What are the key characteristics of project business based on project marketing literature?
What are the key characteristics of project business firms based on organization design literature?
What are the core differentiating dimensions for project business firm's organization design?
What types of project business firms can be identified on the basis of these differentiating dimensions?
How do project business firms alleviate or strengthen the characteristics of their business in their organizational forms?
Based on the review of recent project marketing literature (e.g. Skaates & Cova, 2005, Tikkanen et al., 2006; Cova & Salle, 2006), we identify the most asserted characteristics of project business. In the same way, through using the organization theory on project based firms and temporary organizations we present the key characteristics of project based firms. These are employed in identifying the core differentiating dimensions through which a typology of project business firms is formed. The typology developed can be more described as taxonomy of holistic patterns of multiple variables rather than clearly distinguishable variables and their relations. Similar approach to classifying organizational dimensions of KAM has been taken by e.g. Homburg, Workman and Jensen (2002). This perspective can be described as configurational approach to organizational analysis (Meyer, Tsui & Hinings, 1993). According the this approach to organizational design, there is a limited range of organizational forms and that an understanding of the parts within an organization can be gained only by looking at the overall patterning rather than narrow set of organizational properties. The developed typology is illustrated though an empirical research. In the empirical part of the present paper we discuss how four the selected case companies cope with these challenging business characteristics, i.e. the managerial actions for smoothing troublesome consequences of industry characteristics or strengthening these characteristic for the company's competitive advantage. We reflect these characteristics in four project business companies operating in different industrial fields: provider of capital goods in the metal industry, manufacturer of heavy equipments for logistics operators, a solution provider in filtration and manufacturer of automatic roll wrapping systems. Although operating in different industries, the case companies seem to share several common characteristics in their business logics. However, their patterns of action in coping with the common characteristics vary from each other. One of the most interesting findings was the general mode of management towards "escaping" or "amplifying" these features of their industries.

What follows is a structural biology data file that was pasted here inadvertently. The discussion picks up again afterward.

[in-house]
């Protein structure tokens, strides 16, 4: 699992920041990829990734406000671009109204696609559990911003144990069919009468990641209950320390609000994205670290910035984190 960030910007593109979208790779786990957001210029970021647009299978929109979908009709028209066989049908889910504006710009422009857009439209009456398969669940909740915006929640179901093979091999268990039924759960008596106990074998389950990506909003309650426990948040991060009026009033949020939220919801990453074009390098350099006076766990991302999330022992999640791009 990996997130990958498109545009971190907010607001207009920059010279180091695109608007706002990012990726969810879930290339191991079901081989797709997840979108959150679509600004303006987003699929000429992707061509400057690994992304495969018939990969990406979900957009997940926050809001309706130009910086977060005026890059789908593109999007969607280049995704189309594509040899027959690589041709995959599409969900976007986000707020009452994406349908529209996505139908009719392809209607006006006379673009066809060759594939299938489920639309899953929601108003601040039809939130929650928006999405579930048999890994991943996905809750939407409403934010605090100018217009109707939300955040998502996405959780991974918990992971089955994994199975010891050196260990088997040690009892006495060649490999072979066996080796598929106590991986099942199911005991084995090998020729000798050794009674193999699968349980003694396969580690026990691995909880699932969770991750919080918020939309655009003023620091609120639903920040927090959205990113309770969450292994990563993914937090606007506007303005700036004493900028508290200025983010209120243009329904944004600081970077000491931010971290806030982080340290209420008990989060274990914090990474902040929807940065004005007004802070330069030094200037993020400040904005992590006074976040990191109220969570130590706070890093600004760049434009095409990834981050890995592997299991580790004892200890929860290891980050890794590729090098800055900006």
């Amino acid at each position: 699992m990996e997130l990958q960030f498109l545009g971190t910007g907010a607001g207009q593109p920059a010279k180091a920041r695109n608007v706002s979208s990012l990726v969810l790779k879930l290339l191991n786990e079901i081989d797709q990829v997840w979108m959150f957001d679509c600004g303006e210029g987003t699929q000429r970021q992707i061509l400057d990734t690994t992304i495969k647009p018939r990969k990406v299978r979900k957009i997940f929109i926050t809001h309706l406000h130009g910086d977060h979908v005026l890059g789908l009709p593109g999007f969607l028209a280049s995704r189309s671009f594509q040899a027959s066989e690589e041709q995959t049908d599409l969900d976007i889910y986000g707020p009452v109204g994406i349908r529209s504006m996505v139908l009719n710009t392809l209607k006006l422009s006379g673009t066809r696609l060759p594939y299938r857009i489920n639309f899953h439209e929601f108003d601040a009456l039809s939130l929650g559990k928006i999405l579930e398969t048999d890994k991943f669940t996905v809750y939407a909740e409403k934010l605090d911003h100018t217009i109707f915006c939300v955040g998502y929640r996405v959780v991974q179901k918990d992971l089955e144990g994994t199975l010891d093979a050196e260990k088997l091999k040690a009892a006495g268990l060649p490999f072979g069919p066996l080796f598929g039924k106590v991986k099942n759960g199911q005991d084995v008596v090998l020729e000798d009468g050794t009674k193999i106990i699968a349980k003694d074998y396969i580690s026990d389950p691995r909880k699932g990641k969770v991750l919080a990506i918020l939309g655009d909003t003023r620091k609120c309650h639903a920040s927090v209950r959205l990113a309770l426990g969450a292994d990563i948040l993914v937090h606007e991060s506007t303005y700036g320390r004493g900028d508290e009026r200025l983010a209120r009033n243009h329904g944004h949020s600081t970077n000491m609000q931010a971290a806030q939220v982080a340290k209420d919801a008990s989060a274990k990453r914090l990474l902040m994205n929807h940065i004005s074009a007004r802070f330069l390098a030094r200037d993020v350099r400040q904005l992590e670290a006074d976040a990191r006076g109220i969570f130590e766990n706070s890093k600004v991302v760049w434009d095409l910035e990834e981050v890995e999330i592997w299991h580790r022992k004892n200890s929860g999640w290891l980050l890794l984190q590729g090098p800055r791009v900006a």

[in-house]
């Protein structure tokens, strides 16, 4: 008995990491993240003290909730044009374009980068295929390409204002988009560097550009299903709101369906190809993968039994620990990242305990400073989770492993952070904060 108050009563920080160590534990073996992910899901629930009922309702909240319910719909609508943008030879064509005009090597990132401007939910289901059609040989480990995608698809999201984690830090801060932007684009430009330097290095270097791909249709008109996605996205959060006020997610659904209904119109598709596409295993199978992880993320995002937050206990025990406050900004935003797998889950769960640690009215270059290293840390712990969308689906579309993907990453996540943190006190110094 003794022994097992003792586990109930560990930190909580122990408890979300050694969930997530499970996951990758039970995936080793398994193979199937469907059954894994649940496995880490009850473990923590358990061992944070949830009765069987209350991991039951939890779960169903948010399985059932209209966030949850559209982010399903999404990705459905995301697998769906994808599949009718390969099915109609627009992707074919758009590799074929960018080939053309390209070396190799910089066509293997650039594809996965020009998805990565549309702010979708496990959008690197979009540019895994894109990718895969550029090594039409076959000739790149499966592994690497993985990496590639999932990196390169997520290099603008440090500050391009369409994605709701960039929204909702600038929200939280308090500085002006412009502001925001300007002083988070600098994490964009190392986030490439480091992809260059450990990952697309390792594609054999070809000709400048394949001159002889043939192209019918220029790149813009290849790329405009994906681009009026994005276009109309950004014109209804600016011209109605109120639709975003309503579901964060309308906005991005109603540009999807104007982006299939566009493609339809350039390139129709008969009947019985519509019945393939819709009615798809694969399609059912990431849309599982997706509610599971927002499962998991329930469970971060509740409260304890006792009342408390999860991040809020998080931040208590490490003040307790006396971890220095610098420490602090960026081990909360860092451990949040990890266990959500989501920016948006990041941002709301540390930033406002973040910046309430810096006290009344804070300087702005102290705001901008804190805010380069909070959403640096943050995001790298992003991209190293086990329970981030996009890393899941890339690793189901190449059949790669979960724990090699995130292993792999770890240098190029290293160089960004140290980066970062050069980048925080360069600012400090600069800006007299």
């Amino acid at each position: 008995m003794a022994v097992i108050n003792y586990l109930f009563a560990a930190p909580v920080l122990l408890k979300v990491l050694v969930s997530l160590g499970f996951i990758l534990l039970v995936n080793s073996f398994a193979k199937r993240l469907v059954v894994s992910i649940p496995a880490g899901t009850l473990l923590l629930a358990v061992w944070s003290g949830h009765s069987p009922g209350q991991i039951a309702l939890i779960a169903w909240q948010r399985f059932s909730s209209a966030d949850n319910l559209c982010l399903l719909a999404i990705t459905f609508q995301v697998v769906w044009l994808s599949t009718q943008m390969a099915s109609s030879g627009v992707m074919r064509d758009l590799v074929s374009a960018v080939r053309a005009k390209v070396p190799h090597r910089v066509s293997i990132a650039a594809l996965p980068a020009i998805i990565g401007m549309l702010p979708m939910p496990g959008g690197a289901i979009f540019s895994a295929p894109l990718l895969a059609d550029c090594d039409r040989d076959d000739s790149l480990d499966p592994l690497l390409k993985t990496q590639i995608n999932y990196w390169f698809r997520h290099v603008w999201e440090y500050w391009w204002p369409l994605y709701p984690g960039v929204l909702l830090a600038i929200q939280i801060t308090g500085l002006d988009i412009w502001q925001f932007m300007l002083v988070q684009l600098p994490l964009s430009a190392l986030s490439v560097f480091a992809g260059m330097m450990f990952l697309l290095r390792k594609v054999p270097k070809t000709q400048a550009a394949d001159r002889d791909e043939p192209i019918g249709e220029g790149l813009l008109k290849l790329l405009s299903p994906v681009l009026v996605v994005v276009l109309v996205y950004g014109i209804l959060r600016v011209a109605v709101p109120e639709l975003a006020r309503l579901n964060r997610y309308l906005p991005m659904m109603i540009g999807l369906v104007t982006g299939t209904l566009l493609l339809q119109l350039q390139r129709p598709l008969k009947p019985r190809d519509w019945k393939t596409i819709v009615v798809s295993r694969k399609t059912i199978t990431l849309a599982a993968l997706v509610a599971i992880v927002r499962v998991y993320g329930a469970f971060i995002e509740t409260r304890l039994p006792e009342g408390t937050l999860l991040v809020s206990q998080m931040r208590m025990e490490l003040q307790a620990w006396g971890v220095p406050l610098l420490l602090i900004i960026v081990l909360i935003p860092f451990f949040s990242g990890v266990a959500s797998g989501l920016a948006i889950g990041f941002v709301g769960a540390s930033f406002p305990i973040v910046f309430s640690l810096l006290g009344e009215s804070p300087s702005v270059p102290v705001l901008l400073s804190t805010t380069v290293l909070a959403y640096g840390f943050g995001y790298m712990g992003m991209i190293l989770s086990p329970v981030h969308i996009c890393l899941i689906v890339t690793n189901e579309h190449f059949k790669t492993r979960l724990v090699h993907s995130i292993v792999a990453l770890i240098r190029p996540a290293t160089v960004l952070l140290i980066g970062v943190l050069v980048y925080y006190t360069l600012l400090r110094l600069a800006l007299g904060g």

Last updated on 2017-22-03 at 16:16